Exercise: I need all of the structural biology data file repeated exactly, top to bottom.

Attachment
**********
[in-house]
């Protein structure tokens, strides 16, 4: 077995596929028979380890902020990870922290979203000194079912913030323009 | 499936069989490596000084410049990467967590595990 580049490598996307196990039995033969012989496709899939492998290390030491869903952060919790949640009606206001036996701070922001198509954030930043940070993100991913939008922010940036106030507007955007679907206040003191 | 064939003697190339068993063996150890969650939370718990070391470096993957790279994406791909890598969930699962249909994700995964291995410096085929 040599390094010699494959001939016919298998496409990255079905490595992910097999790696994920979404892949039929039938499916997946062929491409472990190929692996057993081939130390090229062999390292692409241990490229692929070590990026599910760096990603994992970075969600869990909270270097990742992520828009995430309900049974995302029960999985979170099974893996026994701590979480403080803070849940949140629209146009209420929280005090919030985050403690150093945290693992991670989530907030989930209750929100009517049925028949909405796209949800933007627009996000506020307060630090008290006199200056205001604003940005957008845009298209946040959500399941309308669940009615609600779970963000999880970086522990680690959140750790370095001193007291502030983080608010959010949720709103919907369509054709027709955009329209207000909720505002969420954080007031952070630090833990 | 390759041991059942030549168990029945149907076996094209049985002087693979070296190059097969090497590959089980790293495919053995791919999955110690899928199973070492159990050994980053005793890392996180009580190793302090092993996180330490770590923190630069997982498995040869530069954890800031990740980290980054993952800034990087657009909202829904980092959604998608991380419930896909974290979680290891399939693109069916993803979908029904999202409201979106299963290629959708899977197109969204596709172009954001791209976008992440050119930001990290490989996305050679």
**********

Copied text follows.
[in-house]
């Protein structure tokens, strides 16, 4: 077995596929028979380890902020990870922290979203000194079912913030323009 | 499936069989490596000084410049990467967590595990 580049490598996307196990039995033969012989496709899939492998290390030491869903952060919790949640009606206001036996701070922001198509954030930043940070993100991913939008922010940036106030507007955007679907206040003191 | 064939003697190339068993063996150890969650939370718990070391470096993957790279994406791909890598969930699962249909994700995964291995410096085929 040599390094010699494959001939016919298998496409990255079905490595992910097999790696994920979404892949039929039938499916997946062929491409472990190929692996057993081939130390090229062999390292692409241990490229692929070590990026599910760096990603994992970075969600869990909270270097990742992520828009995430309900049974995302029960999985979170099974893996026994701590979480403080803070849940949140629209146009209420929280005090919030985050403690150093945290693992991670989530907030989930209750929100009517049925028949909405796209949800933007627009996000506020307060630090008290006199200056205001604003940005957008845009298209946040959500399941309308669940009615609600779970963000999880970086522990680690959140750790370095001193007291502030983080608010959010949720709103919907369509054709027709955009329209207000909720505002969420954080007031952070630090833990 | 390759041991059942030549168990029945149907076996094209049985002087693979070296190059097969090497590959089980790293495919053995791919999955110690899928199973070492159990050994980053005793890392996180009580190793302090092993996180330490770590923190630069997982498995040869530069954890800031990740980290980054993952800034990087657009909202829904980092959604998608991380419930896909974290979680290891399939693109069916993803979908029904999202409201979106299963290629959708899977197109969204596709172009954001791209976008992440050119930001990290490989996305050679």